noon on Ocean Isle Reach. Thus is the Reynolds' last Christmas
stateside for a while, as Usa s husband. Ash, has oeen stationed in
England for four years by the Air Force. They visited family here
and brought twin daughters Katie and Kristy to see the ocean for
the first time.
VA Officials May Help
Pick County's Officer
Brunswick County Manager
David Clcgg says he will get help
from the slate Veterans Affairs divi
sion when interviewing candidates
for the county's vacant Veterans
Service position.
Clegg said Friday that he will ask
someone from the state office to as
sist him oncc the pool of 207 appli
cants has been narrowed down for
interviews. He hasn't indicated
when those interviews will be held.
The scat became vacant in Octo
ber when Jess Parker retired and
moved to Washington. His longtime
assistant, Julia Hayes, a veterans
service officer, was then named act
ing director.
Brunswick County veterans orga
nizations have lobbied Brunswick
County Commissioners, asking that
a veteran fill the post.
Commissioners haven't discussed
the controversial position at their
meetings or said when they would
like the matter resolved.
"They haven't indicated it to me,"
said Clcgg.
Ms. Hayes, a non-veteran, has ap
plied for the county-funded position
and was endorsed by Parker as the
logical candidate to fill his shoes.
The candidate chosen will be
"very oriented to Veterans Service
issues," said Clcgg.
"Those applicants will have to be
well-versed in veterans issues," he
said. "Wc will be looking for a
benchmark of compeicncc in deal
ing wiih veterans and their fami
According to the District 4
Veterans Service office in Wilming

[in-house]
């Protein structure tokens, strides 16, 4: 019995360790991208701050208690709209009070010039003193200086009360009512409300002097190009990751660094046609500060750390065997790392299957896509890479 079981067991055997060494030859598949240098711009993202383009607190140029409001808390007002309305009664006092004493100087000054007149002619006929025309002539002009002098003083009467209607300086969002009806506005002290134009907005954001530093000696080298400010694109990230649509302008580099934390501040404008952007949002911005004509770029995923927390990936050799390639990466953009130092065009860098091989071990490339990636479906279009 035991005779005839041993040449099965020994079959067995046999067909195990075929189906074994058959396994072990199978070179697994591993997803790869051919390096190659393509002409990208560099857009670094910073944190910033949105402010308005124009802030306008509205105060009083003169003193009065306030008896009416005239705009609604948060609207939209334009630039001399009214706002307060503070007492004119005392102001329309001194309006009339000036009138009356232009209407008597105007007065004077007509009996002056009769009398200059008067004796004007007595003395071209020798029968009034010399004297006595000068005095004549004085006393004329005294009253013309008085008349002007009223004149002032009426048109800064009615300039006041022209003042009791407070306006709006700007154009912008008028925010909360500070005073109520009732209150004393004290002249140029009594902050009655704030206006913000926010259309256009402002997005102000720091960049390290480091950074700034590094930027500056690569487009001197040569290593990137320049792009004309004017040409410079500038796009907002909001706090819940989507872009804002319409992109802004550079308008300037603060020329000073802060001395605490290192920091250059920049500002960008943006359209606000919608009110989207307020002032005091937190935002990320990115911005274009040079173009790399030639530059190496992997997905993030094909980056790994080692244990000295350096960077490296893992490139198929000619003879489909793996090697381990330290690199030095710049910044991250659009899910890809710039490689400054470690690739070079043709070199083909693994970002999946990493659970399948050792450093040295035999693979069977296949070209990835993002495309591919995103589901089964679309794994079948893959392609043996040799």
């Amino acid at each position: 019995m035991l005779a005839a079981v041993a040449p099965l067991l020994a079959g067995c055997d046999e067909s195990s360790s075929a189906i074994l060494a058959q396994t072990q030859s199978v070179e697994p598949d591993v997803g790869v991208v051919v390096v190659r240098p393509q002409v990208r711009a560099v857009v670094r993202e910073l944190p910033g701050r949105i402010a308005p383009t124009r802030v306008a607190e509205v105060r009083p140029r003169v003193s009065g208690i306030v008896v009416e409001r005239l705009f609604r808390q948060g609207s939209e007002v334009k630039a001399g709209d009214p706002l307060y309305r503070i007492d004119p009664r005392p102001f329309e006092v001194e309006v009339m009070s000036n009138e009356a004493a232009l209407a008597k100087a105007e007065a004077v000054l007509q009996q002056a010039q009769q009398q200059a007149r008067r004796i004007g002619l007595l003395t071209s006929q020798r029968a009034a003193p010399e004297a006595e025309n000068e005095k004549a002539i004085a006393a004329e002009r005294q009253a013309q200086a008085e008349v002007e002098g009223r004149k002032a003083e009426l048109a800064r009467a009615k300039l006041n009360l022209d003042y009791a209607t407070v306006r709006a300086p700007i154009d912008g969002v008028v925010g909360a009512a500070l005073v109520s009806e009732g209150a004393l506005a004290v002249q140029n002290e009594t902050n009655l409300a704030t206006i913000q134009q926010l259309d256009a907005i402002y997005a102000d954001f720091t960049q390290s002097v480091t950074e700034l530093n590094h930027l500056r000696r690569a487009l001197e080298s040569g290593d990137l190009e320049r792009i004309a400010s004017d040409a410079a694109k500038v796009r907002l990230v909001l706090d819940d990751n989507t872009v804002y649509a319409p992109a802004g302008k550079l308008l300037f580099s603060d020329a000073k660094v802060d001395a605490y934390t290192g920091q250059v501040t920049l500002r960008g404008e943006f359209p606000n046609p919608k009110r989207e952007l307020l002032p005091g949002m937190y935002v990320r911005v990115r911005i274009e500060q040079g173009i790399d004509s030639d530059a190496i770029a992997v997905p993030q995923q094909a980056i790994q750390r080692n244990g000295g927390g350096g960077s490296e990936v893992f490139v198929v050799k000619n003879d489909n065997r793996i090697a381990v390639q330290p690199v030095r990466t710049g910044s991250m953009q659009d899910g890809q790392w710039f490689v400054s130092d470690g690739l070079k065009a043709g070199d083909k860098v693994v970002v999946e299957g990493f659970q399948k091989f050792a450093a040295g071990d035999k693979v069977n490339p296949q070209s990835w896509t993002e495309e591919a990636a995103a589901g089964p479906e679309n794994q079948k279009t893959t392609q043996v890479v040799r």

ton. Brunswick County is home to
an estimated 5,990 veterans.
Steve Guthrie, senior veteran ser
vice officer of District 4, said the
Veterans Administration estimated
S4.8 million in benefits would be
distributed in Brunswick County in
1991 to veterans, their dependents
and survivors.
"A lot of industries in Brunswick
County don't generate that kind of
income," said Guthrie. "It's like a
little industry."
Debate has also focused on
whether to shut the Brunswick
County office down and have veter
ans rely on the Wilmington District
4 office, which also serves New
Hanover, Columbus, Onslow, Pen
der and Bladen counties.
"It would be a huge mistake,"
said Guthrie.
His office is one of 15 district of
fices statewide. Ninety of the stale's
l(X) counties also have their own
full-time local Veterans Service offi
County officers are responsible
for day-to-day interface with clients
while district officcs provide tcchni
Here's What South Brunswick Leaders See For '92
South Brunswick Islands officials have vastly differ
ent forecasts and predictions for the year ahead.
Some are starting the year with plans to complete